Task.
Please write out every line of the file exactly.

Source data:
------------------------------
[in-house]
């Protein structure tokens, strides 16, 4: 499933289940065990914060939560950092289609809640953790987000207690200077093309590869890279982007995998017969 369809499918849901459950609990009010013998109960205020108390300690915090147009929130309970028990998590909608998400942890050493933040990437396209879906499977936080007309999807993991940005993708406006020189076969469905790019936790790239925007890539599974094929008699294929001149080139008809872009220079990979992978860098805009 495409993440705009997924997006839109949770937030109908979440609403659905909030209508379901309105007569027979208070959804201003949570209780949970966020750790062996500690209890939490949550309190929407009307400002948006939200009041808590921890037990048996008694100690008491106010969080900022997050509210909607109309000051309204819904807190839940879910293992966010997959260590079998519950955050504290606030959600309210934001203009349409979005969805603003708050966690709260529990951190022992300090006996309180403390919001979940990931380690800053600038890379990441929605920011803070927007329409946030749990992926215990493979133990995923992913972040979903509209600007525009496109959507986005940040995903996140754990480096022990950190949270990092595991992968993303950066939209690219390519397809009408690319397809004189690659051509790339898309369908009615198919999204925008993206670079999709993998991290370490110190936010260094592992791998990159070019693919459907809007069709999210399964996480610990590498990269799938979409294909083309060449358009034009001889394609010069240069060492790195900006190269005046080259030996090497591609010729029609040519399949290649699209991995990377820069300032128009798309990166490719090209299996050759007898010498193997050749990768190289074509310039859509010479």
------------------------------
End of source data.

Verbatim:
[in-house]
């Protein structure tokens, strides 16, 4: 499933289940065990914060939560950092289609809640953790987000207690200077093309590869890279982007995998017969 369809499918849901459950609990009010013998109960205020108390300690915090147009929130309970028990998590909608998400942890050493933040990437396209879906499977936080007309999807993991940005993708406006020189076969469905790019936790790239925007890539599974094929008699294929001149080139008809872009220079990979992978860098805009 495409993440705009997924997006839109949770937030109908979440609403659905909030209508379901309105007569027979208070959804201003949570209780949970966020750790062996500690209890939490949550309190929407009307400002948006939200009041808590921890037990048996008694100690008491106010969080900022997050509210909607109309000051309204819904807190839940879910293992966010997959260590079998519950955050504290606030959600309210934001203009349409979005969805603003708050966690709260529990951190022992300090006996309180403390919001979940990931380690800053600038890379990441929605920011803070927007329409946030749990992926215990493979133990995923992913972040979903509209600007525009496109959507986005940040995903996140754990480096022990950190949270990092595991992968993303950066939209690219390519397809009408690319397809004189690659051509790339898309369908009615198919999204925008993206670079999709993998991290370490110190936010260094592992791998990159070019693919459907809007069709999210399964996480610990590498990269799938979409294909083309060449358009034009001889394609010069240069060492790195900006190269005046080259030996090497591609010729029609040519399949290649699209991995990377820069300032128009798309990166490719090209299996050759007898010498193997050749990768190289074509310039859509010479």